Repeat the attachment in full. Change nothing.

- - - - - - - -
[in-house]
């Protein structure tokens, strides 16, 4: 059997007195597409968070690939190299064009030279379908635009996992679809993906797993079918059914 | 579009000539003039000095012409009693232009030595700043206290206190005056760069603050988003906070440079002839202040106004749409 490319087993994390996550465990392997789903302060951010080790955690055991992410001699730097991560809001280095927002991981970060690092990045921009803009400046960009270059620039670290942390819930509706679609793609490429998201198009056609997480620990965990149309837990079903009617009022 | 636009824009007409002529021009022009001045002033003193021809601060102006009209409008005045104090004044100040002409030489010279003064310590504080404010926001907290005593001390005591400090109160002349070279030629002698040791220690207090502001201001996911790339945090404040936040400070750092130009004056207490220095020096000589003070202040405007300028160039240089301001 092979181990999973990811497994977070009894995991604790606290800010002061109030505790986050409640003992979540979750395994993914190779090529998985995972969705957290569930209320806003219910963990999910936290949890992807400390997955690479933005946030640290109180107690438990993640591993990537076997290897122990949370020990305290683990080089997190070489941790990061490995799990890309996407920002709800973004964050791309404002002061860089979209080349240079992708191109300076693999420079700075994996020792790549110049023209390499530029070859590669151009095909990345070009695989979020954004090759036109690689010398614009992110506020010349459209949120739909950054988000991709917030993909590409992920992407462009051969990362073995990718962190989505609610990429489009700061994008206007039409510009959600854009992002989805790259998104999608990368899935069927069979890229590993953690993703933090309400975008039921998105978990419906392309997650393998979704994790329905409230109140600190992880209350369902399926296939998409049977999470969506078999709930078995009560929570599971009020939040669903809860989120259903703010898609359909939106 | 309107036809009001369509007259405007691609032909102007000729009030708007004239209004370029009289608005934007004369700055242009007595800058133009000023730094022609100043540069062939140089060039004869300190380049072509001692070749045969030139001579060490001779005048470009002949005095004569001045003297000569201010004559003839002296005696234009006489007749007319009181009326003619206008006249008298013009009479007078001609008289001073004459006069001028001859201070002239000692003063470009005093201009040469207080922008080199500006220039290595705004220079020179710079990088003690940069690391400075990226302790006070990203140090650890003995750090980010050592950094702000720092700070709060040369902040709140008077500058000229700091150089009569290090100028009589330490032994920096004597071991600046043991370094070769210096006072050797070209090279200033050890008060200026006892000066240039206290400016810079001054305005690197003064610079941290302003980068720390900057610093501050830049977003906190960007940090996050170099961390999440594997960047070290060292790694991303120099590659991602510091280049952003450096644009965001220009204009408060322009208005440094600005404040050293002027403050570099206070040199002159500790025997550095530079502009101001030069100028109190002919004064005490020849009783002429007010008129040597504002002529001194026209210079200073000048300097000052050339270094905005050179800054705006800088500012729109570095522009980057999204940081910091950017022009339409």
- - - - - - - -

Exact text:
[in-house]
């Protein structure tokens, strides 16, 4: 059997007195597409968070690939190299064009030279379908635009996992679809993906797993079918059914 | 579009000539003039000095012409009693232009030595700043206290206190005056760069603050988003906070440079002839202040106004749409 490319087993994390996550465990392997789903302060951010080790955690055991992410001699730097991560809001280095927002991981970060690092990045921009803009400046960009270059620039670290942390819930509706679609793609490429998201198009056609997480620990965990149309837990079903009617009022 | 636009824009007409002529021009022009001045002033003193021809601060102006009209409008005045104090004044100040002409030489010279003064310590504080404010926001907290005593001390005591400090109160002349070279030629002698040791220690207090502001201001996911790339945090404040936040400070750092130009004056207490220095020096000589003070202040405007300028160039240089301001 092979181990999973990811497994977070009894995991604790606290800010002061109030505790986050409640003992979540979750395994993914190779090529998985995972969705957290569930209320806003219910963990999910936290949890992807400390997955690479933005946030640290109180107690438990993640591993990537076997290897122990949370020990305290683990080089997190070489941790990061490995799990890309996407920002709800973004964050791309404002002061860089979209080349240079992708191109300076693999420079700075994996020792790549110049023209390499530029070859590669151009095909990345070009695989979020954004090759036109690689010398614009992110506020010349459209949120739909950054988000991709917030993909590409992920992407462009051969990362073995990718962190989505609610990429489009700061994008206007039409510009959600854009992002989805790259998104999608990368899935069927069979890229590993953690993703933090309400975008039921998105978990419906392309997650393998979704994790329905409230109140600190992880209350369902399926296939998409049977999470969506078999709930078995009560929570599971009020939040669903809860989120259903703010898609359909939106 | 309107036809009001369509007259405007691609032909102007000729009030708007004239209004370029009289608005934007004369700055242009007595800058133009000023730094022609100043540069062939140089060039004869300190380049072509001692070749045969030139001579060490001779005048470009002949005095004569001045003297000569201010004559003839002296005696234009006489007749007319009181009326003619206008006249008298013009009479007078001609008289001073004459006069001028001859201070002239000692003063470009005093201009040469207080922008080199500006220039290595705004220079020179710079990088003690940069690391400075990226302790006070990203140090650890003995750090980010050592950094702000720092700070709060040369902040709140008077500058000229700091150089009569290090100028009589330490032994920096004597071991600046043991370094070769210096006072050797070209090279200033050890008060200026006892000066240039206290400016810079001054305005690197003064610079941290302003980068720390900057610093501050830049977003906190960007940090996050170099961390999440594997960047070290060292790694991303120099590659991602510091280049952003450096644009965001220009204009408060322009208005440094600005404040050293002027403050570099206070040199002159500790025997550095530079502009101001030069100028109190002919004064005490020849009783002429007010008129040597504002002529001194026209210079200073000048300097000052050339270094905005050179800054705006800088500012729109570095522009980057999204940081910091950017022009339409």